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Houston, We Have a Program - Part 1

The following post was written in early June when I started at TIP - but I didn't have time to complete it.  The rest of my TIP posts will be written now, in late July / early August, after the fact.

It feels crazy to write it, but I'm back at summer camp, and not just any camp, but Duke TIP.  I'm here at Rice University in Houston for the month of June, living in the dorm, eating cafeteria food, and re-acclimating to the heat and humidity.  This time, though, I'm going to be the adult in the room, teaching a class of 8th to 10th grade students on "Architecture in the Urban Environment."  Maybe we'll call it CityLab for short, because that sounds cool.  [Edit: we didn't call it that.  Oh well!]

I've been here a few days and have managed to get off campus most days, if only for short distances.  I walked to the Museum of Fine Arts - Houston (MFAH), the Contemporary Art Museum - Houston (CAMH), and the Menil Collection.  Since Rice is located adjacent to the city's Museum District, museums are about the only thing within walking distance, and almost none of the staff have cars.  This means I've walked about 5 miles a day since arriving.  The MFAH has a Yayoi Kusama exhibit going on, which I was lucky enough to wander into during the preview, so I got to see both immersive environments without having to make an advance reservation or anything!  I only took photos in one, though, because the other one wouldn't make sense in a photo.  It's truly something you need to experience in person.  One of the best things about Houston so far is that most of the museums are free, probably thanks to the many wealthy (oil-funded) donors here.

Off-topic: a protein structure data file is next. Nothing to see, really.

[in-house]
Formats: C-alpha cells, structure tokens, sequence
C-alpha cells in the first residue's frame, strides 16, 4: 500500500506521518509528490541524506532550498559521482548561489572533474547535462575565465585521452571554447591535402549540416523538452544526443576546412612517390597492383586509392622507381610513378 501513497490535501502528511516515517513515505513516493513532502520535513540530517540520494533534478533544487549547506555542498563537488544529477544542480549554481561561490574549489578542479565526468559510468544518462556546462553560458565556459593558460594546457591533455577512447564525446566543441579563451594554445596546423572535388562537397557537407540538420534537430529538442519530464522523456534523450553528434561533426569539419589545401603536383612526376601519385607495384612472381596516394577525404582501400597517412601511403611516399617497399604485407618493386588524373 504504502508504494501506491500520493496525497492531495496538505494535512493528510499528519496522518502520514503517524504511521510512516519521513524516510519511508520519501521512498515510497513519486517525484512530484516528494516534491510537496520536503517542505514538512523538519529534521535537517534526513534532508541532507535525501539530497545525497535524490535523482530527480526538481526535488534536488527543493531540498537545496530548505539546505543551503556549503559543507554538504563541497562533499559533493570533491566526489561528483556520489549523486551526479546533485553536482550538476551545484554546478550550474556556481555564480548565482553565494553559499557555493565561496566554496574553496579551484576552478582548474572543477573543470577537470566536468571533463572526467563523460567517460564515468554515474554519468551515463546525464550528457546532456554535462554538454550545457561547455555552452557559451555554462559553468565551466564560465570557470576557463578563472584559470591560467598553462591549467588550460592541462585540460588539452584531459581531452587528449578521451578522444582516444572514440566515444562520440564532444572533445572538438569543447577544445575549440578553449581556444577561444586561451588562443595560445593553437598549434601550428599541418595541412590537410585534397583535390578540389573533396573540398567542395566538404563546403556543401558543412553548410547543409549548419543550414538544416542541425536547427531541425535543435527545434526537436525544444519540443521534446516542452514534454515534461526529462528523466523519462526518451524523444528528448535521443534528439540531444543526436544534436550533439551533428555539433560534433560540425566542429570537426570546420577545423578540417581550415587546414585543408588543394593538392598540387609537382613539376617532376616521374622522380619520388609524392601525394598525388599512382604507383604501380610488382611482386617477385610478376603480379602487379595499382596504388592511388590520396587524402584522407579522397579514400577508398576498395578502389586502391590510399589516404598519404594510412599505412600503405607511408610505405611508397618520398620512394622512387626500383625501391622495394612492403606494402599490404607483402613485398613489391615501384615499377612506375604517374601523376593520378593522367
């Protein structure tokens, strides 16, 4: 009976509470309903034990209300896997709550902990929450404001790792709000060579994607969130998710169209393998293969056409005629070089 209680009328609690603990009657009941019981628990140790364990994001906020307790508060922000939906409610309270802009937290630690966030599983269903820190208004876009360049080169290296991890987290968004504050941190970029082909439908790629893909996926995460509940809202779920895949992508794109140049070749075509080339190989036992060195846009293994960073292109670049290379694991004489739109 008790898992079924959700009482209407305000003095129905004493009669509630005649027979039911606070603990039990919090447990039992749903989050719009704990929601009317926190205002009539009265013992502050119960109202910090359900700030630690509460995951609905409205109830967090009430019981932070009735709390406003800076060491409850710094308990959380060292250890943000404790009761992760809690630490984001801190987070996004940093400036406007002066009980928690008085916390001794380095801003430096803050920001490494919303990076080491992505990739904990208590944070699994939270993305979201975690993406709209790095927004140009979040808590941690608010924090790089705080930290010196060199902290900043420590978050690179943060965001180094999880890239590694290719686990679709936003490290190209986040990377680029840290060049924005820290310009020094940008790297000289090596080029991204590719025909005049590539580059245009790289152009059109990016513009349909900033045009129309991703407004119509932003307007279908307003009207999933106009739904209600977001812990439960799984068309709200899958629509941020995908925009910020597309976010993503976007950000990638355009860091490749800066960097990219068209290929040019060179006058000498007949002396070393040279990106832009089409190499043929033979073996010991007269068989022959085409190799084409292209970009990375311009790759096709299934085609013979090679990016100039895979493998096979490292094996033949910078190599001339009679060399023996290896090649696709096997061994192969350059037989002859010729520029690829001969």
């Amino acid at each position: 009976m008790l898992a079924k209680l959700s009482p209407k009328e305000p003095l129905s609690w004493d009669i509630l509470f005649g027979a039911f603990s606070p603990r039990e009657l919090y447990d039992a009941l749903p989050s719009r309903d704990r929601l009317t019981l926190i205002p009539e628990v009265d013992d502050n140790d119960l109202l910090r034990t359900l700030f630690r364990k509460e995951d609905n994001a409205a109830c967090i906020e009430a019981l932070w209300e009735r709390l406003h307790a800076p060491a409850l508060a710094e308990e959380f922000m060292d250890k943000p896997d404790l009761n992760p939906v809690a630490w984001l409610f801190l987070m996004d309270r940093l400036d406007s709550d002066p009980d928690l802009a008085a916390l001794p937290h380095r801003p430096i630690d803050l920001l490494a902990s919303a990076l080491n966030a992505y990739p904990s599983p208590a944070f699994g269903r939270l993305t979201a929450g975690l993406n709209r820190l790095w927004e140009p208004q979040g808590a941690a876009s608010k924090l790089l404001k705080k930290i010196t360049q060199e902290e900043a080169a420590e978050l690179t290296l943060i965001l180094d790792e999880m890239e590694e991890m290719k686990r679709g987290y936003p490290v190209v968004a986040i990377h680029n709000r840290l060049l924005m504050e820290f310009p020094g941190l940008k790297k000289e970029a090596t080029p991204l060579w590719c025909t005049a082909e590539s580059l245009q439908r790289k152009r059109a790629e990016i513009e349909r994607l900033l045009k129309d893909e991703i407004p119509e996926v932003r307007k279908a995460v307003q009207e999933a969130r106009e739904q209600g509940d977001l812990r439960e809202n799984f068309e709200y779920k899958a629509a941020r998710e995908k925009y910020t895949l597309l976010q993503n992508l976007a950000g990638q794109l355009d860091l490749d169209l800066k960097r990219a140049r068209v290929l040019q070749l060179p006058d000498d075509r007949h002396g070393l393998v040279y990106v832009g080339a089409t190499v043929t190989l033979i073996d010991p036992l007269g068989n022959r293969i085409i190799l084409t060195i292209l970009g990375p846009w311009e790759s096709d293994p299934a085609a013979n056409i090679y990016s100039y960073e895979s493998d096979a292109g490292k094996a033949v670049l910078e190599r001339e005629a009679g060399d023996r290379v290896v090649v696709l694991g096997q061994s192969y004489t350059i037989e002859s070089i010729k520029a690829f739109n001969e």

Here are some photos from the art museums:







And here are a few thoughts on the Rice University campus so far:

1.  What is with all the live owls?  Did the university release them here, or have all the owls in Houston discovered that they are welcome on the Rice campus (since the owl is the university mascot) and have flocked here?  I have never heard so much owl hooting in my entire life.

2.  Wow, your campus is spread out.  Is all this grass really necessary?  Are these giant lawns normally full of students in the school year?  Because it's starting to wear me out.  Rice's campus isn't at all compact, and our dorms are pretty far from the center of campus, where the library, student center, and classrooms are located.  Thus all the walking.

3.  At least your food is excellent.  I have yet to try anything that's not been tasty.  Or maybe it's just that I'm hungry from all the walking.




I shouldn't neglect to mention my visit to the James Turrell Skyspace, "Twilight Epiphany," which was an interesting experience.  This site-specific installation on Rice campus seemed a bit dilapidated; the roof edges were not as crisp as they should be.  However, the changing light sequence was soothing and we enjoyed watching the reflected glow of the sunset on the downtown buildings.  I'd recommend getting there early enough to snag a seat in the lower part of the structure, which we were not able to do.  I expect that the effect is better from there.



Next up - the start of class, and assorted side trips!  All this and more, in Part 2.

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